AN: I don’t know. We’ll talk about it another time. It would take a long time to explain it. Well, I have only one idea, the bio-political idea. What I mean is that human and life sciences need somehow to be linked together. And inside some political choices of values made in this new network… it’s clear, for example that the political economy changes drastically if, through the biological engineering we create men who live free and live longer than now, or if we create working monkeys. So, in this case, you see how political economy can be transformed completely and the labor quantities modified completely from a scheme to the other. And because of the fact that the labor quantities modify completely the final schemes of political economy, you can see how, in this case, there is no difference between political economy and biological engineering. We can practically find all the different sciences in the political economy, from political sciences to the critics of the political economy. We can make many other examples, also in the arts it is really difficult to pinpoint a specific discipline economy. Where is the discipline-autonomy of the arts, what is it, I ask you.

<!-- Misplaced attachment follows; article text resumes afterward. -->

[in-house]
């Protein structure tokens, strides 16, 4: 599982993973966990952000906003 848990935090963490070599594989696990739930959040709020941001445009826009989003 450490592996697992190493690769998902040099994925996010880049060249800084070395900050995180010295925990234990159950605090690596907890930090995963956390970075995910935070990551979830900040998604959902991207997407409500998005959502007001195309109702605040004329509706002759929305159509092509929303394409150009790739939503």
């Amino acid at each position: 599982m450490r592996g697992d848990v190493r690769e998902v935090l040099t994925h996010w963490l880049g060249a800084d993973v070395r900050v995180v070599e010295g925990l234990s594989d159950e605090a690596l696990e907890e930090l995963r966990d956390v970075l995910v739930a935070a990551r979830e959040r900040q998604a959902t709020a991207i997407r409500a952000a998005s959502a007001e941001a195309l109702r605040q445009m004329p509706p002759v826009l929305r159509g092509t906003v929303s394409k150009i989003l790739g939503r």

RG: The arts are really important because there are different levels of art: production, distribution, critics and the broadcast. I am out of this, we can talk about it later. We can discuss the issue of automatic work, less workers and more work, this is an inevitable technical development. I remember in the 1970s in Germany there were strikes against the introduction of machines in the factories – What is your opinion about this?